The latest addition to my website is Anne Serre‘s Les Gouvernantes (The Governesses). This is very much a post-modern French fairy tale. The austere Austeur family engage three governesses, firstly to look after their four boys and secondly because M. Austeur wants a bit of chaos in his life, which he does not get from his staid wife. The three women certainly bring chaos. They are, essentially, forces of nature, likened to The Three Graces. They enjoy life, walking, romping around and, above all, sex. The local young men come round to the gate and fondle them. Any young man bold enough to enter the garden will find himself dragged into the wood and raped. Even when they take the four boys out they strip off, to the delight of the boys. But are they real? Their arrival and departure are mysterious, even though they seem very real, perhaps more than real while working for the Austeurs. Not your standard French fairy story.
The latest addition to my website is Sigrid Undset‘s Olav Audunssøn i Hestviken (The Axe (Part 1) The Snake Pit (Part 2); later: Olav Audunssøn. 1. Vows). This a new translation of the classic 1925 novel by the Nobel Prize winner, set in the late thirteenth century. Olav Audunssøn is fostered to a family when his father becomes ill and dies (his mother died in childbirth). He grows up with Ingunn, the oldest daughter of the family, about his age and they become friends and later lovers, having been promised to one another as children. It all goes wrong first when Ingunn’s parents dies and their next of kin have other plans for Ingunn and then Olav gets into a fight with one of Ingunn’s relatives and has to flee the country. With a troubled political situation things look bleak for true love. It is a first-class story and in an excellent new translation.
The latest addition to my website is Yan Ge‘s 异兽志 (Strange Beasts of China). The novel is narrated by a woman novelist and is set in Yong’an. The narrator is a writer and she writes about the strange and imaginary beasts that live in the city. These beasts generally look like humans and share many human characteristics but have their own idiosyncrasies. We have the sorrowful beast who can never smile, with the females able to mate with humans but the males unable to do so. There are the beasts that grow like plants but take human form, the beasts that can see a thousand years into the future and many more. Our narrator writes stories about each one but also gets involved with each one, sometimes emotionally, all the while having a love/hate relationship with her former zoology professor and gradually finding out that she, the professor and his assistant may not be quite who she thought they were. It is is a stunningly original and imaginative novel, whether you take the story literally or as symbolic of human foibles.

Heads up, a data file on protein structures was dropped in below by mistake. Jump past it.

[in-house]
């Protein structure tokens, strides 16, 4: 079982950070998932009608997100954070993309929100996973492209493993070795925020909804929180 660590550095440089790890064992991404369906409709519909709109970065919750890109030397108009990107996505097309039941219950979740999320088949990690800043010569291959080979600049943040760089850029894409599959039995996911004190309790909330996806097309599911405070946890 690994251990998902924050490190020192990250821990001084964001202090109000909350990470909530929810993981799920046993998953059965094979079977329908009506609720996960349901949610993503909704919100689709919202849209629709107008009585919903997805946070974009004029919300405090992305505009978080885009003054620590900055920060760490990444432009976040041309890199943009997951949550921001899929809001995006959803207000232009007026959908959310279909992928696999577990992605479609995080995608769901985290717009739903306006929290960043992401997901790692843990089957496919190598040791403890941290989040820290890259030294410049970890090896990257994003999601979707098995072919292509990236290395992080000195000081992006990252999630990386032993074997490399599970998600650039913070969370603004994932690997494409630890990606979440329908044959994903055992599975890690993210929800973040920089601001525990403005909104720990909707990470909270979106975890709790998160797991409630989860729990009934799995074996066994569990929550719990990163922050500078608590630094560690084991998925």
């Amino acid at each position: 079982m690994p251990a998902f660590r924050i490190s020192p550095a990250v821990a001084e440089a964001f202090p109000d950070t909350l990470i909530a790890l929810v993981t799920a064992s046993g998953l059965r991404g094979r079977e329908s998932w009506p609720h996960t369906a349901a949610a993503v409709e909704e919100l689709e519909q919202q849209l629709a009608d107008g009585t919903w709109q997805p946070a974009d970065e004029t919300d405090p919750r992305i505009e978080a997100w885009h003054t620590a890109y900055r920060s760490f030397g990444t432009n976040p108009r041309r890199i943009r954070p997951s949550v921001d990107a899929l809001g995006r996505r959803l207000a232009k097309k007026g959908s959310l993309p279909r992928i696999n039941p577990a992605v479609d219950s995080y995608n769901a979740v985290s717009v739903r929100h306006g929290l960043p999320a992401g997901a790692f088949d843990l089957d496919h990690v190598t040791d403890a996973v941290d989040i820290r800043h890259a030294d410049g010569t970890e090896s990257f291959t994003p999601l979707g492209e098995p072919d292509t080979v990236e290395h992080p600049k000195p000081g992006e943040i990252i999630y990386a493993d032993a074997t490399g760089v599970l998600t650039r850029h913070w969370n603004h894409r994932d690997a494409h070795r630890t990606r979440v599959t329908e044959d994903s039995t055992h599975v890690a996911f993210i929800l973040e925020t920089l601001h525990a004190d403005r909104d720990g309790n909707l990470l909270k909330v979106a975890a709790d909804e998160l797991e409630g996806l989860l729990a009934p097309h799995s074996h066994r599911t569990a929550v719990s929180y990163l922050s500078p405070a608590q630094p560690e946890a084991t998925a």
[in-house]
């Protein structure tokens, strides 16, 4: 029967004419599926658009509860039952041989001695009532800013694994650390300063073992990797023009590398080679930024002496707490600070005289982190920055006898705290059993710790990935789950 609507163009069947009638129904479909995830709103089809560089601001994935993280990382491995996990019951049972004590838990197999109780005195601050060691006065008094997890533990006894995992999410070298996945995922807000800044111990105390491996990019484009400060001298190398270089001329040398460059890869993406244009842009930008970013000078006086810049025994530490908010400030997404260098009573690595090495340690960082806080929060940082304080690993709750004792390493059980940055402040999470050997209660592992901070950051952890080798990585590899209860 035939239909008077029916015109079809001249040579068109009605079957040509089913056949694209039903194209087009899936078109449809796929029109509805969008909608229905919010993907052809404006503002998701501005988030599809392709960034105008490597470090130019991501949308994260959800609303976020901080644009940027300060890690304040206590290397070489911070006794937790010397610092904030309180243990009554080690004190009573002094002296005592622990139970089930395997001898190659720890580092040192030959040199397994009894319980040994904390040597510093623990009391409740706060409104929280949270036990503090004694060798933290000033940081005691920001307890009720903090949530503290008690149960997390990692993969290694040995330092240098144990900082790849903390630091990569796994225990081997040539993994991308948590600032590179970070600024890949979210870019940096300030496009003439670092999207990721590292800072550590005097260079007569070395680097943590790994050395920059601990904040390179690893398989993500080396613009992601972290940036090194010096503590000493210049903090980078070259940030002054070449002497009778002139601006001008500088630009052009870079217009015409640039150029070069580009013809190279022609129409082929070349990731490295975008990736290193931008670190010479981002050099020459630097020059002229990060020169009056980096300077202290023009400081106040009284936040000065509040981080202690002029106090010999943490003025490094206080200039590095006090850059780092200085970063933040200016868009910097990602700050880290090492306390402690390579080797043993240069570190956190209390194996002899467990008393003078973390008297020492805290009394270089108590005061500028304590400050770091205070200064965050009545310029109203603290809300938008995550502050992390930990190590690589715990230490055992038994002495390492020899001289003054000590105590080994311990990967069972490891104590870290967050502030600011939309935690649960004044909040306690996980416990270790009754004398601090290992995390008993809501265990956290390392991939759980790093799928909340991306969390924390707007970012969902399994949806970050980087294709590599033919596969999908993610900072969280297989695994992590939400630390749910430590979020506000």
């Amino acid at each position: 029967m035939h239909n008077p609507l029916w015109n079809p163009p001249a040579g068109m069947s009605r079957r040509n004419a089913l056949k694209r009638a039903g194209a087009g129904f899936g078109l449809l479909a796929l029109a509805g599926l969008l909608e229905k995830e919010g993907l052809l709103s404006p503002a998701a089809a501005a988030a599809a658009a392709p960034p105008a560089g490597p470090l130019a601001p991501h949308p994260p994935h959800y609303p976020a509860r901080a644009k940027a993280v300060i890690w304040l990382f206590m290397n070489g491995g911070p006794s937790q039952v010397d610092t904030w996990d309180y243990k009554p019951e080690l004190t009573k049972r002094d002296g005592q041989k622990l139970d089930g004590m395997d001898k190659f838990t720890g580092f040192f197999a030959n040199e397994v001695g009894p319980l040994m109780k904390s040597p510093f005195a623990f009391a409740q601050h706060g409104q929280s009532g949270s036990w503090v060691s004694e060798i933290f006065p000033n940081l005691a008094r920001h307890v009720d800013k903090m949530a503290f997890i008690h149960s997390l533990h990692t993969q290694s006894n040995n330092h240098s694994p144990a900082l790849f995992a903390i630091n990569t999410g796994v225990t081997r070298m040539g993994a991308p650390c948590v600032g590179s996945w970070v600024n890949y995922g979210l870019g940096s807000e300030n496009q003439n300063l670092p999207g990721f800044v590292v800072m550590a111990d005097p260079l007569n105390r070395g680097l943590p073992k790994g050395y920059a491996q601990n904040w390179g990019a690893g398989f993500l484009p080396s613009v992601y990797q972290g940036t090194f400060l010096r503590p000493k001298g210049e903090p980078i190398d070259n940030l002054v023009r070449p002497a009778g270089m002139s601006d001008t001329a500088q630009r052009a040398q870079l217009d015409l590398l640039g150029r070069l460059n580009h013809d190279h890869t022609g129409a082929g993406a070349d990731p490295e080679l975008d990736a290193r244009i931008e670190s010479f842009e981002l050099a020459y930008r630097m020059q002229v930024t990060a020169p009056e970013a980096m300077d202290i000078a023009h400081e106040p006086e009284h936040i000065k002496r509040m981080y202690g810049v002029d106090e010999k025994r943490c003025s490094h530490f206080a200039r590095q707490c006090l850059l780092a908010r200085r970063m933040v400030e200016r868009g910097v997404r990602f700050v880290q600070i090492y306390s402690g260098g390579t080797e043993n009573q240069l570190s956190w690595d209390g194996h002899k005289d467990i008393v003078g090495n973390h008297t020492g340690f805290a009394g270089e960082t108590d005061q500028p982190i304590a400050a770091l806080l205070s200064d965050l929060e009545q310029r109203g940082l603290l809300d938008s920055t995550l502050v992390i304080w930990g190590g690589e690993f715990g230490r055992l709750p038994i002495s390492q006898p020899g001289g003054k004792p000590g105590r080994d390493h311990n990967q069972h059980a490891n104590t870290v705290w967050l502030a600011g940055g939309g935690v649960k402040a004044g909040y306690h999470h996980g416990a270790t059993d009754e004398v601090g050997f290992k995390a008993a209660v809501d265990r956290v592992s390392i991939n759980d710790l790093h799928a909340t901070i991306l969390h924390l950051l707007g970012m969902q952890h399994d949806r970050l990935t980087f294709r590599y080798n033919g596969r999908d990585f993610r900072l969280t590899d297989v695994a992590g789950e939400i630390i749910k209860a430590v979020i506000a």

The latest addition to my website is Zsuzsa Selyem‘s Moszkvában esik (It’s Raining in Moscow). This is a series of interrelated stories concerning the Beczásy family, who were driven out of Armenia and settled in what was then Hungary, but in the last century changed hands three times and is now in Romania. Aided by various animals, who comment on both events and human foibles, we follow in particular the story of István Beczásy from his sexual initiation as a young man to the age of ninety-seven when he dictates his memories to his granddaughter. In particular, he and his family are driven out as enemies of people and settled in remote Romania. He is arrested and tortured but survives. Selyem does not hold back her hatred of the communist regimes and clearly has a strong affection for István, despite his faults, a man who loves plants and the land.